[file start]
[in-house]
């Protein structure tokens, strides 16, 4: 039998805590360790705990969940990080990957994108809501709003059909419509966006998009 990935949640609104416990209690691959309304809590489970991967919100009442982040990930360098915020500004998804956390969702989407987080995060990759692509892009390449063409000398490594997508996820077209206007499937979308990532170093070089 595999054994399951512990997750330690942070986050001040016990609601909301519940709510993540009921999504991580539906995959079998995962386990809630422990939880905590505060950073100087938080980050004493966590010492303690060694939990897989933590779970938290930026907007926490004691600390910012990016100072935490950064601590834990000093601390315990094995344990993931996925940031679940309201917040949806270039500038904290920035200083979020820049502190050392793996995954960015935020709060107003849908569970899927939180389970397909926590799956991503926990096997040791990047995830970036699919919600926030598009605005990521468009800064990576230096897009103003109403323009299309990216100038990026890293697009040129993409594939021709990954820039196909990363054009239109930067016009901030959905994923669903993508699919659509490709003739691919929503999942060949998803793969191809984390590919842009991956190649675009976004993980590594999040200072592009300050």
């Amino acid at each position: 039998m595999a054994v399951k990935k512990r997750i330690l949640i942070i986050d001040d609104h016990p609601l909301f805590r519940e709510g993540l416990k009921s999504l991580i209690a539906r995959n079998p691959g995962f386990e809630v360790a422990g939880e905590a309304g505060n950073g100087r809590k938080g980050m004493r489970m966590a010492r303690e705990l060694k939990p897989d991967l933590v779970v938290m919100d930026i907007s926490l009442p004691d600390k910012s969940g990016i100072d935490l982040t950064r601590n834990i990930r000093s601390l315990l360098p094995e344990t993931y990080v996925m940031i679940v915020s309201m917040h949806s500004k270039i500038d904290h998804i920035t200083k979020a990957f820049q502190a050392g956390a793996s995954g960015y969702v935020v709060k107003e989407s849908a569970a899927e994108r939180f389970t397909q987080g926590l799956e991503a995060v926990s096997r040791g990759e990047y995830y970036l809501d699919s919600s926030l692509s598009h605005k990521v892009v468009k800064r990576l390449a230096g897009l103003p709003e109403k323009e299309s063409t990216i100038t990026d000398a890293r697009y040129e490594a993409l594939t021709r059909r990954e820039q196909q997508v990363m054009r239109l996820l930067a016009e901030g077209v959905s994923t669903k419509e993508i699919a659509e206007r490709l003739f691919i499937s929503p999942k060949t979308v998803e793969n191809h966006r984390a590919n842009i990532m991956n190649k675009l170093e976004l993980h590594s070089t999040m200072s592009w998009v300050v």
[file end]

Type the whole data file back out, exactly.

[in-house]
């Protein structure tokens, strides 16, 4: 039998805590360790705990969940990080990957994108809501709003059909419509966006998009 990935949640609104416990209690691959309304809590489970991967919100009442982040990930360098915020500004998804956390969702989407987080995060990759692509892009390449063409000398490594997508996820077209206007499937979308990532170093070089 595999054994399951512990997750330690942070986050001040016990609601909301519940709510993540009921999504991580539906995959079998995962386990809630422990939880905590505060950073100087938080980050004493966590010492303690060694939990897989933590779970938290930026907007926490004691600390910012990016100072935490950064601590834990000093601390315990094995344990993931996925940031679940309201917040949806270039500038904290920035200083979020820049502190050392793996995954960015935020709060107003849908569970899927939180389970397909926590799956991503926990096997040791990047995830970036699919919600926030598009605005990521468009800064990576230096897009103003109403323009299309990216100038990026890293697009040129993409594939021709990954820039196909990363054009239109930067016009901030959905994923669903993508699919659509490709003739691919929503999942060949998803793969191809984390590919842009991956190649675009976004993980590594999040200072592009300050």
């Amino acid at each position: 039998m595999a054994v399951k990935k512990r997750i330690l949640i942070i986050d001040d609104h016990p609601l909301f805590r519940e709510g993540l416990k009921s999504l991580i209690a539906r995959n079998p691959g995962f386990e809630v360790a422990g939880e905590a309304g505060n950073g100087r809590k938080g980050m004493r489970m966590a010492r303690e705990l060694k939990p897989d991967l933590v779970v938290m919100d930026i907007s926490l009442p004691d600390k910012s969940g990016i100072d935490l982040t950064r601590n834990i990930r000093s601390l315990l360098p094995e344990t993931y990080v996925m940031i679940v915020s309201m917040h949806s500004k270039i500038d904290h998804i920035t200083k979020a990957f820049q502190a050392g956390a793996s995954g960015y969702v935020v709060k107003e989407s849908a569970a899927e994108r939180f389970t397909q987080g926590l799956e991503a995060v926990s096997r040791g990759e990047y995830y970036l809501d699919s919600s926030l692509s598009h605005k990521v892009v468009k800064r990576l390449a230096g897009l103003p709003e109403k323009e299309s063409t990216i100038t990026d000398a890293r697009y040129e490594a993409l594939t021709r059909r990954e820039q196909q997508v990363m054009r239109l996820l930067a016009e901030g077209v959905s994923t669903k419509e993508i699919a659509e206007r490709l003739f691919i499937s929503p999942k060949t979308v998803e793969n191809h966006r984390a590919n842009i990532m991956n190649k675009l170093e976004l993980h590594s070089t999040m200072s592009w998009v300050v």